Abolish Columbus Day!
October 12 marked what has long been called Columbus Day by many. However, history has made clear that there is nothing in the legacy of Columbus to be celebrated. The mass death, rape, and forced conversions carried out by the colonizers following his landing cannot begin to be described by the word genocide.
Despite the Native population being decimated by countless massacres including acts of biological warfare, the Indigenous people of the Americas continued to resist constant attempts to wipe their culture off the map. In honor of this struggle against the forces of colonization that continue to be a threat, students and community members met in the quad of Sacramento State University.
It was at this university that Chitaanibah Johnson asserted the validity of the Native American claim to have been the victims
of genocide by the United States government. She supported her stance with numerous pieces of historical evidence and was still told that she was wrong: it was not genocide. She was then thrown out of her class by the professor who has since then asserted his right to “academic freedom.” She went on to be one among a number of Native students and community members to receive death threats. The University has yet to investigate any of these death threats despite numerous demands they do so.
Administration’s loud silence
The University administration has done little to resolve the issue and many students have expressed their discontent with their handling of the situation. As it stands now, there has been no official statement by either the administration or the professor despite nearly a month having gone by. The professor, Maury Wiseman, has not been allowed to speak on the issue by administration. Instead of offering substantive responses to student demands for accountability, they have given half measures and
symbolic gestures. The President, Robert Nelson, has offered to increase funding to the various student centers on campus while at the same time saying that:
“Using the Sacramento State guidelines set forth in ‘Academic Freedom and Responsibility,’ ‘Statement on Faculty Responsibilities and Professional Ethics,’ ‘Policy on Faculty Responsibilities and Professional Ethics,’ ‘Faculty Responsibilities to Students in the Instructional Environment,’ ‘Dealing with Incidents of Disruptive Student Behavior in the Classroom,’ and ‘Student Conduct Code,’ I have concluded that neither Professor Wiseman nor Ms. Johnson violated any University policy. We are, therefore, closing the inquiry into the incident.”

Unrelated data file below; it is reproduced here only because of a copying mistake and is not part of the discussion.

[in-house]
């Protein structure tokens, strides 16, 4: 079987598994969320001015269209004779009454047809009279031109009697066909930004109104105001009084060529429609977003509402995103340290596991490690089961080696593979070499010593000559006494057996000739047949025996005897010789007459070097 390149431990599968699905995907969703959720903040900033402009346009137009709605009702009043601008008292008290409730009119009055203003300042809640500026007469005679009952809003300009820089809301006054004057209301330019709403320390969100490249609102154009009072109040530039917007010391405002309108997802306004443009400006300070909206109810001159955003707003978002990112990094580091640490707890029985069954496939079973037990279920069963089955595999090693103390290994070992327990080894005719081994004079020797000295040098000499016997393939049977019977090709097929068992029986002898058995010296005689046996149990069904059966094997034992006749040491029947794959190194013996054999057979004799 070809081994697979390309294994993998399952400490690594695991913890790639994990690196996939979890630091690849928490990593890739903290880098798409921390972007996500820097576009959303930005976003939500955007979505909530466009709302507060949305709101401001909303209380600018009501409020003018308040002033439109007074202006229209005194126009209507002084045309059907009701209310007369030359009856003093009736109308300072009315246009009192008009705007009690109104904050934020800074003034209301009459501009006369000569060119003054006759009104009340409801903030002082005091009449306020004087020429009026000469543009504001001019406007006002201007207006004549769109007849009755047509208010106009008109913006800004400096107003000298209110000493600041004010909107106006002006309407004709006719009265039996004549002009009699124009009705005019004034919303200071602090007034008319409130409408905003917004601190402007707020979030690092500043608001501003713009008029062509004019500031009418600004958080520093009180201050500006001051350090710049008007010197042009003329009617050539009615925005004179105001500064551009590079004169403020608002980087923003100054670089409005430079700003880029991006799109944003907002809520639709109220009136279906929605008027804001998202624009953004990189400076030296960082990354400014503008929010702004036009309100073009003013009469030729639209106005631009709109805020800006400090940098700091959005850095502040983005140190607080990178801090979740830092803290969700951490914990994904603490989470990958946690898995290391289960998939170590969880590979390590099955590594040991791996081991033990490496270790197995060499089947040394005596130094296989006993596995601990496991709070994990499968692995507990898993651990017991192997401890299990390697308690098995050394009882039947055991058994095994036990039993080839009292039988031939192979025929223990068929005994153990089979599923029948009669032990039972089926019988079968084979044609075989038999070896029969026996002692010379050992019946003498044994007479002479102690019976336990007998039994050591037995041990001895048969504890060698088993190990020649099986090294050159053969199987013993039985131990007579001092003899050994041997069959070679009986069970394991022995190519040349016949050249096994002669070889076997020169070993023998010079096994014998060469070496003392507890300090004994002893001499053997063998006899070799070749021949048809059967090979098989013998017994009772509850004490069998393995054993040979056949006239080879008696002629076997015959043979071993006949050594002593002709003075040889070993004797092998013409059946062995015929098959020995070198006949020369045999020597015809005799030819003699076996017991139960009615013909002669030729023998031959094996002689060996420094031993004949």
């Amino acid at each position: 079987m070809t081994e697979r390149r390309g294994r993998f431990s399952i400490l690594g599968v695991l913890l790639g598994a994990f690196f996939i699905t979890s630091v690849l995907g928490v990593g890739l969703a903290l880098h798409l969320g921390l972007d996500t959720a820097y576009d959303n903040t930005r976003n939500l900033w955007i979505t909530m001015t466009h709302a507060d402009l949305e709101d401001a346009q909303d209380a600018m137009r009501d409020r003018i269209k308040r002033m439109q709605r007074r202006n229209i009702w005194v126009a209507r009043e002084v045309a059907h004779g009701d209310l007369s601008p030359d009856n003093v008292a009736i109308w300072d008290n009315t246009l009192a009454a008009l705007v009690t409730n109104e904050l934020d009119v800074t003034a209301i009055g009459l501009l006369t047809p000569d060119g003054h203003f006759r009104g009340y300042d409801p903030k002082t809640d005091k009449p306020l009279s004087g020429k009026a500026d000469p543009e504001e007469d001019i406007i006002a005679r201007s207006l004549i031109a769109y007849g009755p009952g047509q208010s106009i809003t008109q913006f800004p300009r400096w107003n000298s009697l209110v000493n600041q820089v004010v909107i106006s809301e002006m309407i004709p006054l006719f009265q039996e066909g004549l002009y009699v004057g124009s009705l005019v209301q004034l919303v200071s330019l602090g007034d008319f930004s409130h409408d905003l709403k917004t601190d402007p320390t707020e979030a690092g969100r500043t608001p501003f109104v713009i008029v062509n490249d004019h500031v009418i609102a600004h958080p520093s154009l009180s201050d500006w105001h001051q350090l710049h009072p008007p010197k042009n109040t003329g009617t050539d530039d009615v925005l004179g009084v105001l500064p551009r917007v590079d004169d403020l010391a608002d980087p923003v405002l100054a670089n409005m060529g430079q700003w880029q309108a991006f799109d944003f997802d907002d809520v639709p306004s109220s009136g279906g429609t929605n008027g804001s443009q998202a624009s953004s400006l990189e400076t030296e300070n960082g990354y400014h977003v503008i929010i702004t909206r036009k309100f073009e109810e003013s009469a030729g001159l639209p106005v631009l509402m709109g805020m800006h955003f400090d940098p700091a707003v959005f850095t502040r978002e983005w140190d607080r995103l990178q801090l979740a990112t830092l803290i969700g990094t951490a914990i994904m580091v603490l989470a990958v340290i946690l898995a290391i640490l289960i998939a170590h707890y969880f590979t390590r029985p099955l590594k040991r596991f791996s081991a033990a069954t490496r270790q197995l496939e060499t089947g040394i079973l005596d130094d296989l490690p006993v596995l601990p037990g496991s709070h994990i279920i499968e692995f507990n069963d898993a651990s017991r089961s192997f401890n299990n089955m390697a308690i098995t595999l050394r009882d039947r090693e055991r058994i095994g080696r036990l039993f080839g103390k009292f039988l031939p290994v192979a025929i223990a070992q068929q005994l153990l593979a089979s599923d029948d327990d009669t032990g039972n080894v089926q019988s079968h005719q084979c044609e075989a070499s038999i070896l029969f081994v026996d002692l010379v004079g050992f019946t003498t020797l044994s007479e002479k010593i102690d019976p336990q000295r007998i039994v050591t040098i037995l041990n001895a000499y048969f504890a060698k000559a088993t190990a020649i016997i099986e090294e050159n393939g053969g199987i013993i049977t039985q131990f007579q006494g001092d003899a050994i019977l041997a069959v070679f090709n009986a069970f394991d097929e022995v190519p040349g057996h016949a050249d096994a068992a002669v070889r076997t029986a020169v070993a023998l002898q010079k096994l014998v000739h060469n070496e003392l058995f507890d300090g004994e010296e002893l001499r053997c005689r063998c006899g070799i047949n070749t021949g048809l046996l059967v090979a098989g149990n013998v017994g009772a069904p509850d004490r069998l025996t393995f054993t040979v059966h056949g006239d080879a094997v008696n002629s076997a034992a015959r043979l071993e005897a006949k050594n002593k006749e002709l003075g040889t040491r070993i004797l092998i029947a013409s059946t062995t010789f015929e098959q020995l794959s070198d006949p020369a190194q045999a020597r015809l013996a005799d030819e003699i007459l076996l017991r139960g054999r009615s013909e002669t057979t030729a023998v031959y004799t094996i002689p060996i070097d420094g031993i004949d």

From their actions and statements, the administration has shown their misunderstanding of the significance of the incident at hand. This was in no way an isolated incident; it was reflective of a systematic problem with the structure of University education. The real issue at hand is the inequality between student and professor and the inability of students to question dominant historical narratives. There needs to be a recognition that professors have things to learn from the students just as the students have things to learn from the professors. While the administration has been less than receptive to this message, there have been sympathetic faculty from the CFA who have stood in solidarity with the students in their calls for department wide recognition of American genocide and classroom equality. It is this unity between students and faculty that is vital in the struggle to gain equality on campus and provide a quality education capable of fostering critical discussion.
Day of Indigenous Resistance
The students of Sacramento State University as well as the Indigenous community of Sacramento stood together in opposition to the white washing of history and refused to be idle in the face of Eurocentric historical narratives that encourage the ongoing subjugation of Native peoples. There was a speak out in the quad to let it be known that Columbus was not a hero and Indigenous resistance will not stop until there is an end to oppression in all its forms.